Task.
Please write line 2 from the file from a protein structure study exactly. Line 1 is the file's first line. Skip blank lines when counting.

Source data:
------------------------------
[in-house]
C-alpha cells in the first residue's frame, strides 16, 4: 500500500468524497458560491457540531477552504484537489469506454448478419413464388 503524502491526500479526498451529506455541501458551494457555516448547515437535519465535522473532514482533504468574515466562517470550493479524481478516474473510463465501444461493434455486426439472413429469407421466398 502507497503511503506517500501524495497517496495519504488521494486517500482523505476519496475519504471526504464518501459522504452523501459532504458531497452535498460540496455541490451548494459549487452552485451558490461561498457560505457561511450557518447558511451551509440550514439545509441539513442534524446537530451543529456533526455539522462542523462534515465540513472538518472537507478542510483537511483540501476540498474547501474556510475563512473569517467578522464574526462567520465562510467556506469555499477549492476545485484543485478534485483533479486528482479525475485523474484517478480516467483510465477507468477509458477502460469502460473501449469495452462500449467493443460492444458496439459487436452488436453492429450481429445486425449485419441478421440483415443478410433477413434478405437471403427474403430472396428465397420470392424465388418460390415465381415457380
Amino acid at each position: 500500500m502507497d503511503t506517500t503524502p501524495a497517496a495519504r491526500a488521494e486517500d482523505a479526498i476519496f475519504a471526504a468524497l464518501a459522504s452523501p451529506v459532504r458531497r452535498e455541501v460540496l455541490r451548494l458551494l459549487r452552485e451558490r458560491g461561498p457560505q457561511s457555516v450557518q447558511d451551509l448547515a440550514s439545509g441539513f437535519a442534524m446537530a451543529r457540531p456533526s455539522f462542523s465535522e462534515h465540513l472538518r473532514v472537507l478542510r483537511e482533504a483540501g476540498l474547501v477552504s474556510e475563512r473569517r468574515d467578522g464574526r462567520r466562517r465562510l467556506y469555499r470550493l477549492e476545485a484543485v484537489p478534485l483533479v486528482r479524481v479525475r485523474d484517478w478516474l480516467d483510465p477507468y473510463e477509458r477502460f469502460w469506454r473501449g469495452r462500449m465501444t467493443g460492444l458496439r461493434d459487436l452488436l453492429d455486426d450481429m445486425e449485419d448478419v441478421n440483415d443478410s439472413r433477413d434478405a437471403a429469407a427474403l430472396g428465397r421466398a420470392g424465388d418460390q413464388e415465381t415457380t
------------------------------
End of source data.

C-alpha cells in the first residue's frame, strides 16, 4: 500500500468524497458560491457540531477552504484537489469506454448478419413464388 503524502491526500479526498451529506455541501458551494457555516448547515437535519465535522473532514482533504468574515466562517470550493479524481478516474473510463465501444461493434455486426439472413429469407421466398 502507497503511503506517500501524495497517496495519504488521494486517500482523505476519496475519504471526504464518501459522504452523501459532504458531497452535498460540496455541490451548494459549487452552485451558490461561498457560505457561511450557518447558511451551509440550514439545509441539513442534524446537530451543529456533526455539522462542523462534515465540513472538518472537507478542510483537511483540501476540498474547501474556510475563512473569517467578522464574526462567520465562510467556506469555499477549492476545485484543485478534485483533479486528482479525475485523474484517478480516467483510465477507468477509458477502460469502460473501449469495452462500449467493443460492444458496439459487436452488436453492429450481429445486425449485419441478421440483415443478410433477413434478405437471403427474403430472396428465397420470392424465388418460390415465381415457380